Eng 100EN, Winter 2009
Honors Seminar for Engl/ES 122LE, Introduction to Literature and the Environment
An honors tutorial designed to enrich the lecture experience of Eng/ES 122LE for particularly motivated students. Includes additional readings, more extensive study of the reading list, and supplementary writing. Cross-listed with the Environmental Studies Department.
This course is an environmental survey of Western literature. In much the same way that feminist critics are interested in literary representations of gender and women, environmental critics explore how nature and the natural world are imagined through literary texts. As with changing perceptions of gender, such literary representations are not only generated by particular cultures, they play a significant role in generating those cultures. Thus if we wish to understand our contemporary attitude toward the environment, its literary history is an excellent place to start. While authors such as Thoreau and Wordsworth may first come to mind in this context, literary responses to environmental concerns are as old as the issues themselves. Deforestation, air pollution, endangered species, wetland loss, animal rights, and rampant consumerism have all been appearing as controversial issues in Western literature for hundreds, and in some cases, thousands of years. Starting with an excerpt from one of the West’s earliest texts, The Epic of Gilgamesh, this course will explore the often-ignored literary history of the natural world. This course satisfies the requirements of the Undergraduate Specialization in Literature and the Environment (USLE) and is cross-listed with the Environmental Studies Department.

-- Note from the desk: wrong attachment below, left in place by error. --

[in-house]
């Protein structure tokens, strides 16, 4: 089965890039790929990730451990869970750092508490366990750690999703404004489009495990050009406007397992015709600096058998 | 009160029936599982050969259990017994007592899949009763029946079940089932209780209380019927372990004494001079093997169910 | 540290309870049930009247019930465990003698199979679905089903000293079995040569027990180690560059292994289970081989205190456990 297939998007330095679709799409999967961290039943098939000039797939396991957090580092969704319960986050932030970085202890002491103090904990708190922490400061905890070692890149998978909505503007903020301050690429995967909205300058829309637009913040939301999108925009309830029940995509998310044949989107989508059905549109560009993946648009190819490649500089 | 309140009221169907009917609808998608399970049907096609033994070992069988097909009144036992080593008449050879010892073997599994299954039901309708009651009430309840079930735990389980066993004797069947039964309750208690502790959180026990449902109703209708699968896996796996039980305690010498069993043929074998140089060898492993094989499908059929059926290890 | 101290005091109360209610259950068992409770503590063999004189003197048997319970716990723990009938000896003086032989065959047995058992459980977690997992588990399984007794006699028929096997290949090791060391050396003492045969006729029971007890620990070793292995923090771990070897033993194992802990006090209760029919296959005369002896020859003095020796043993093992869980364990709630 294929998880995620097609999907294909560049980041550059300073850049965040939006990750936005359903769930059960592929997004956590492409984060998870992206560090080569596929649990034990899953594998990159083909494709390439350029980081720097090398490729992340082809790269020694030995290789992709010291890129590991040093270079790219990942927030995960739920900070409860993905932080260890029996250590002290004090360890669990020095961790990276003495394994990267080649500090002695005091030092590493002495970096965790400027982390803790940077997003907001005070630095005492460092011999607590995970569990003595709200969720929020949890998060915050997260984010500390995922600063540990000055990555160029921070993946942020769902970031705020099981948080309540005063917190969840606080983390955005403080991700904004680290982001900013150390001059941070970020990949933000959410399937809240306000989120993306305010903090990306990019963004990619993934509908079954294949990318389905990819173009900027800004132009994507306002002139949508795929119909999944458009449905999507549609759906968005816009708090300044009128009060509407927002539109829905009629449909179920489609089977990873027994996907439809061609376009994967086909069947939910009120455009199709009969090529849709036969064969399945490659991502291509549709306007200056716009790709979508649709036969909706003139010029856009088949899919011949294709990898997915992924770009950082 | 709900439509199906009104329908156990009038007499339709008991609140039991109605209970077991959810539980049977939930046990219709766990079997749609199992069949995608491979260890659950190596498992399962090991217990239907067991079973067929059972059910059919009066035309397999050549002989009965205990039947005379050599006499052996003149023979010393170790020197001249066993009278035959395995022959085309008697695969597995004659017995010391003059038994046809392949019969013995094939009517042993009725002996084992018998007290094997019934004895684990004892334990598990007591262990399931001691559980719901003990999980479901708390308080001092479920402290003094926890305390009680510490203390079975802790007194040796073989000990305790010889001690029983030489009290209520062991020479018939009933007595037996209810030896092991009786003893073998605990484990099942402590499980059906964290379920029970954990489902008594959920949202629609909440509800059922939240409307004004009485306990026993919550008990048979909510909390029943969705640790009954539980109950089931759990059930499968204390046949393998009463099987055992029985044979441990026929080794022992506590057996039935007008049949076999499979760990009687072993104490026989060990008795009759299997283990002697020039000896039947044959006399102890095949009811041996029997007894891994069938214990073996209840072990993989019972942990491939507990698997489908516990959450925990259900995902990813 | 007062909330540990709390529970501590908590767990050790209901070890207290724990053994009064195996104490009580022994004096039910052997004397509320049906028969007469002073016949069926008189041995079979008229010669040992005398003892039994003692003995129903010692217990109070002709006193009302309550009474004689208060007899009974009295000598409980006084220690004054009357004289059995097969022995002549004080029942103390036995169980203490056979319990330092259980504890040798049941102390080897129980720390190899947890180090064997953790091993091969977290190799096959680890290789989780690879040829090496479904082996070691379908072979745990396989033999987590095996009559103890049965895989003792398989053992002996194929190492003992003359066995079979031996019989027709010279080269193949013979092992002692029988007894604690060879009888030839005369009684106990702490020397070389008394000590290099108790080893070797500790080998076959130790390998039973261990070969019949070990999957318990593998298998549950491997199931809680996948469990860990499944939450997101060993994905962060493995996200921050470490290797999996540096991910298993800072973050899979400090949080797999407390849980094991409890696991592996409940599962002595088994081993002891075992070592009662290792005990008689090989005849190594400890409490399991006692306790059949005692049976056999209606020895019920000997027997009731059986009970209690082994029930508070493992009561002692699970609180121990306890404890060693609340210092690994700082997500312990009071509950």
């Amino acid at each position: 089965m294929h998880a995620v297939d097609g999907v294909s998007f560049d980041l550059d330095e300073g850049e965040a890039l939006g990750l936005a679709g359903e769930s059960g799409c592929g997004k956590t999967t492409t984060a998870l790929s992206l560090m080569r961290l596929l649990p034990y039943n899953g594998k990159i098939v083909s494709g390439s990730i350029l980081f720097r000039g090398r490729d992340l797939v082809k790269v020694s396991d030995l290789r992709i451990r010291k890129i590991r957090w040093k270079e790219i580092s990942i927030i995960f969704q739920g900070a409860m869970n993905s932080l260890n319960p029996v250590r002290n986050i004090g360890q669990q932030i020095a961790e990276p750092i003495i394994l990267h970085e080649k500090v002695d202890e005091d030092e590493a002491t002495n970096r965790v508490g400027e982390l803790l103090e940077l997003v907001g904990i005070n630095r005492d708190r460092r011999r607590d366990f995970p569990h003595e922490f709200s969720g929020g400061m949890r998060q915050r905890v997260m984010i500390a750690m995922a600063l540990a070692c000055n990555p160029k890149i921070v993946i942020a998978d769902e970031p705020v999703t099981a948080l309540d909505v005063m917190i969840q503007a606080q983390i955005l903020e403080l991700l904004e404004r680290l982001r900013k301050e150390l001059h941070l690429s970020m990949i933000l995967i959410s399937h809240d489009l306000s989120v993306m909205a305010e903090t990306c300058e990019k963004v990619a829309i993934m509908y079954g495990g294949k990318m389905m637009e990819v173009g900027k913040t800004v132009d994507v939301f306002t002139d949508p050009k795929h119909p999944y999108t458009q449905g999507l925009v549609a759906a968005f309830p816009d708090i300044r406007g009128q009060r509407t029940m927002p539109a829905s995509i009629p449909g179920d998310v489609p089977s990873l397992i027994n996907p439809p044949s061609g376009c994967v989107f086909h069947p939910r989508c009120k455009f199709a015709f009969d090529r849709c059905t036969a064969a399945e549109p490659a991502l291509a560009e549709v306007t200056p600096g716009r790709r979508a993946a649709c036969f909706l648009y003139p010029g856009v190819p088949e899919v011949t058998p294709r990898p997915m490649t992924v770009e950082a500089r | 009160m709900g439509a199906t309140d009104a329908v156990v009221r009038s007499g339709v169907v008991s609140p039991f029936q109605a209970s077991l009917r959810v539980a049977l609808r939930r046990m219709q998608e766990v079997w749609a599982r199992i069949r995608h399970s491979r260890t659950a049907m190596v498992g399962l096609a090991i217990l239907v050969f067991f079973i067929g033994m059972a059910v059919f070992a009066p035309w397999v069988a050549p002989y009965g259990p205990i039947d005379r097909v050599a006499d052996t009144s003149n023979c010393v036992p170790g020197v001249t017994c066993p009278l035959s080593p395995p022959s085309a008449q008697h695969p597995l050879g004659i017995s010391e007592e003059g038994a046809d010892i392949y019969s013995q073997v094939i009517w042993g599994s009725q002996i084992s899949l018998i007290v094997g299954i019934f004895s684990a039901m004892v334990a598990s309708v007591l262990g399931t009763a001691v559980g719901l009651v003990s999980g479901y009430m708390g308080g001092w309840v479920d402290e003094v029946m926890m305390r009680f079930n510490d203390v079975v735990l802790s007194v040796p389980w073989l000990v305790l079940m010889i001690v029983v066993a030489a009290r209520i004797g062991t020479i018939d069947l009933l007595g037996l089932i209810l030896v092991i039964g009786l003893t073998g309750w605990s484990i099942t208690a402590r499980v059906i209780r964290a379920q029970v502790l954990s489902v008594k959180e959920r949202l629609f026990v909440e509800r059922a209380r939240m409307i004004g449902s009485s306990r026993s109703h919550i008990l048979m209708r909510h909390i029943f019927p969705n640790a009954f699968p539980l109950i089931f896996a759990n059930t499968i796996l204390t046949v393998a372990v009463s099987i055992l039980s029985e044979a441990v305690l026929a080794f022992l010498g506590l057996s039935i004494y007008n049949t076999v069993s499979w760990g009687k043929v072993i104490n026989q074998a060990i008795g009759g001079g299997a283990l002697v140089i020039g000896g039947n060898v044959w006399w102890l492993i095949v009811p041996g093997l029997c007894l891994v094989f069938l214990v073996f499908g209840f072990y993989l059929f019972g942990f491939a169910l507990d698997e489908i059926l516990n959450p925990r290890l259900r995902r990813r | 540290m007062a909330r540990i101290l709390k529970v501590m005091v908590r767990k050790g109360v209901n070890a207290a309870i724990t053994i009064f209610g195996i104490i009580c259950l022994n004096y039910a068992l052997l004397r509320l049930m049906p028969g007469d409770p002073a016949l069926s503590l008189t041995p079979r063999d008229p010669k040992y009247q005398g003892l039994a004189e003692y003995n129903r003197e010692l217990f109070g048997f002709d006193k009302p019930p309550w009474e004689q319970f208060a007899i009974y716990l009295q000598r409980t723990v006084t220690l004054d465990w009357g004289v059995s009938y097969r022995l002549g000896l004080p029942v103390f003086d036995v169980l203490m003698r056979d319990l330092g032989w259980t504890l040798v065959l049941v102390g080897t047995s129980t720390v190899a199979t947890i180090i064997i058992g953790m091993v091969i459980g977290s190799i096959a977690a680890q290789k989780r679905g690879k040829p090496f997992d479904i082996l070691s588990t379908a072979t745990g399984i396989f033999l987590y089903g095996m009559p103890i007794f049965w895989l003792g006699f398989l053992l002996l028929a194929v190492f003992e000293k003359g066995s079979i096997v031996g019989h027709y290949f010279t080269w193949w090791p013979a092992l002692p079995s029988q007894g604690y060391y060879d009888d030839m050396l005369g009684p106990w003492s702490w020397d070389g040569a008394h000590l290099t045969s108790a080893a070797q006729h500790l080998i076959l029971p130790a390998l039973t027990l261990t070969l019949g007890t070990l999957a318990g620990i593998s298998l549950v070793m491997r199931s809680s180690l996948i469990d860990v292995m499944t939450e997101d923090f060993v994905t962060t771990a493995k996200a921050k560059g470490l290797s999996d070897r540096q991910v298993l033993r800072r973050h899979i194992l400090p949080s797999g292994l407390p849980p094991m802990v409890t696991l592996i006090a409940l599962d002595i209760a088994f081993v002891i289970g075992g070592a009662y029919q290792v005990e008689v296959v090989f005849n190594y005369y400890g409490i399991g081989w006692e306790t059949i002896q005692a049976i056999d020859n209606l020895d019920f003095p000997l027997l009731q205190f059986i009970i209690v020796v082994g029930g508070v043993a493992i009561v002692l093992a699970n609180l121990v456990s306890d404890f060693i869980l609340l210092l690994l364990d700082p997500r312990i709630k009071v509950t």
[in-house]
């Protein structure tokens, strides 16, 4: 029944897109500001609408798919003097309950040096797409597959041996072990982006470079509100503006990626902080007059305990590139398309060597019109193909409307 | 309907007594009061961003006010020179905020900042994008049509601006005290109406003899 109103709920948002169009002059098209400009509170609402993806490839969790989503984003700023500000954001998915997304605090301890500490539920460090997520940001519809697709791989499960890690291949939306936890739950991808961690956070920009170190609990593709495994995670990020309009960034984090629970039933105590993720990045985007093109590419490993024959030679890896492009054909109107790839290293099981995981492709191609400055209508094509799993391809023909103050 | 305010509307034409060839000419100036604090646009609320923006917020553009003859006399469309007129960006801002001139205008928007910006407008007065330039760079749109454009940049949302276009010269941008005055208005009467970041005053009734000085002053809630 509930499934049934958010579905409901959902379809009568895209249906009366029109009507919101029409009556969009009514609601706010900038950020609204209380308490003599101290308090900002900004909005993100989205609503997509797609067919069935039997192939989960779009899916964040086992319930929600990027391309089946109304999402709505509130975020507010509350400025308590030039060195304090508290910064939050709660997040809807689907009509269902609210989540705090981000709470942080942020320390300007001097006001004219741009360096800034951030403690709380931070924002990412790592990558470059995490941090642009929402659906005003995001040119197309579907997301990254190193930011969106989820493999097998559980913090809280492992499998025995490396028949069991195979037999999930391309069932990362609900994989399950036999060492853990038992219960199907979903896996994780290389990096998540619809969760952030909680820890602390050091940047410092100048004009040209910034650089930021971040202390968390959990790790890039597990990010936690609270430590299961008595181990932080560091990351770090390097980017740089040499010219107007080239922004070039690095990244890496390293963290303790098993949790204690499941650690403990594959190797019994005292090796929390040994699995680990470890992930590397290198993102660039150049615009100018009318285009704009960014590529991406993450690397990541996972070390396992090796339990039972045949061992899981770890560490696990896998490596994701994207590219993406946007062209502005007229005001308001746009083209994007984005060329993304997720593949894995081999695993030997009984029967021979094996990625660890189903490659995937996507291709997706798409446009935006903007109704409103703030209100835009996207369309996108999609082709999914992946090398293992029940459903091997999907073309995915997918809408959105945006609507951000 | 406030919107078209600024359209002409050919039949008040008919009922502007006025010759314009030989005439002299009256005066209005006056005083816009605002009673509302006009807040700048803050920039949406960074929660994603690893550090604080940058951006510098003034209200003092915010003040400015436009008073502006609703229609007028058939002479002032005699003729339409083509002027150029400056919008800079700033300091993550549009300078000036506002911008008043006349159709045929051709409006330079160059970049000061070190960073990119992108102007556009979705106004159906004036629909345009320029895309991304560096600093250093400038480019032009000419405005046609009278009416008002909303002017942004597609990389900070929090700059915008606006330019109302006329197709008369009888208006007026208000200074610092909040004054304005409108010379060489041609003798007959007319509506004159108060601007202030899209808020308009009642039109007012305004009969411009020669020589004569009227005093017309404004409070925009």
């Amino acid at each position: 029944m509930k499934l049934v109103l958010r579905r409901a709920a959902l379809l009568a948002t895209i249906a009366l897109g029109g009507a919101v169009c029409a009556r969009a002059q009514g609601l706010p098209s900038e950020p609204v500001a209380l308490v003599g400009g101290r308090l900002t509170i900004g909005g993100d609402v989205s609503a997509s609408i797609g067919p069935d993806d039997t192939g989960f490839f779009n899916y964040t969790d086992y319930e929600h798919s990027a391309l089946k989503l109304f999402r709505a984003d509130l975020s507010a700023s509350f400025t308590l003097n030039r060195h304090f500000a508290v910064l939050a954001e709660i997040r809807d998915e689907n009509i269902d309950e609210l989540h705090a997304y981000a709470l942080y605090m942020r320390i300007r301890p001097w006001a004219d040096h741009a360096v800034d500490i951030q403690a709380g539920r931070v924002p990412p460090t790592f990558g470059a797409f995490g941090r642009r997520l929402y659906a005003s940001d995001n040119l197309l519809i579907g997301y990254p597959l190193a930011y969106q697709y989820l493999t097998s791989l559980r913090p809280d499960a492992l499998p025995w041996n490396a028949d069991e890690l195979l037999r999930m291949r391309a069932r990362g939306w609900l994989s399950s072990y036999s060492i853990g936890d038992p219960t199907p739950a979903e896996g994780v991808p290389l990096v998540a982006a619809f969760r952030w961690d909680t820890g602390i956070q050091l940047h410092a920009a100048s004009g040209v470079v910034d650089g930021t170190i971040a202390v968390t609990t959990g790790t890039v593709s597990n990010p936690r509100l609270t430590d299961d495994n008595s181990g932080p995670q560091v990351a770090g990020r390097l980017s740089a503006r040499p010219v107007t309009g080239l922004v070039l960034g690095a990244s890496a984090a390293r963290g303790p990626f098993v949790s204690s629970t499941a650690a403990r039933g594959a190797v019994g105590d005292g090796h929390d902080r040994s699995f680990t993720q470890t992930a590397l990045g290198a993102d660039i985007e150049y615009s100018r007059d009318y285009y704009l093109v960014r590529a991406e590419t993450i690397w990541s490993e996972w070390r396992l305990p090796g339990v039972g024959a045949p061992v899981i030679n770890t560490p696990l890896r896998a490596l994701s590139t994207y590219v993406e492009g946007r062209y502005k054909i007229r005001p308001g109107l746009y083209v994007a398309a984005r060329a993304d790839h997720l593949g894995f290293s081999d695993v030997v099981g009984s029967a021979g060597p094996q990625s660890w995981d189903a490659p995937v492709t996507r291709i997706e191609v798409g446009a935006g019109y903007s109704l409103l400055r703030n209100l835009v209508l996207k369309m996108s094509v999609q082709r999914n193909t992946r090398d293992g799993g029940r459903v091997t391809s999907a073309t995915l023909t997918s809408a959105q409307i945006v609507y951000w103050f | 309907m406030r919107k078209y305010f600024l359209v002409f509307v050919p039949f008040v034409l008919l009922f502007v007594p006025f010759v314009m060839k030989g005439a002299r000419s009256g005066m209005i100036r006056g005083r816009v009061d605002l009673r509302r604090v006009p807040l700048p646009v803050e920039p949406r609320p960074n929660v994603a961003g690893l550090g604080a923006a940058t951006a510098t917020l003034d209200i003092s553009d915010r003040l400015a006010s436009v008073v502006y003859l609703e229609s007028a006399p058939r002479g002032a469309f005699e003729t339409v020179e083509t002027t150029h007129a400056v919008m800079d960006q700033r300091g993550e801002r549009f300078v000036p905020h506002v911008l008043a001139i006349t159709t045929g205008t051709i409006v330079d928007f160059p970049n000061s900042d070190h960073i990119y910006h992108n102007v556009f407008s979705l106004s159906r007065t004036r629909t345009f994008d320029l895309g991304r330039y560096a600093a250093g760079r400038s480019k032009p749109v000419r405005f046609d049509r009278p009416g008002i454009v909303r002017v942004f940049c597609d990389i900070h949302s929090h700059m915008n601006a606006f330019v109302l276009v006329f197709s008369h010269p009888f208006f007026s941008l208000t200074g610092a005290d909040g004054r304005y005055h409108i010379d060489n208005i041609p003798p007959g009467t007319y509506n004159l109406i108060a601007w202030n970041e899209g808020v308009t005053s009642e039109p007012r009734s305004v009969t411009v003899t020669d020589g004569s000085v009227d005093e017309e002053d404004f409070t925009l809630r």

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Average rating: 4.5 of 5 (♣♣♣♣♣ Excellent; ♣♣♣♣ Very Good; ♣♣♣ Good; ♣♣ Fair; ♣ Poor)
♣♣♣♣♣ Clear, solid, well-informed, challenging and excellent at encouraging responses.
♣♣♣♣ Ken Hiltner rox my sox.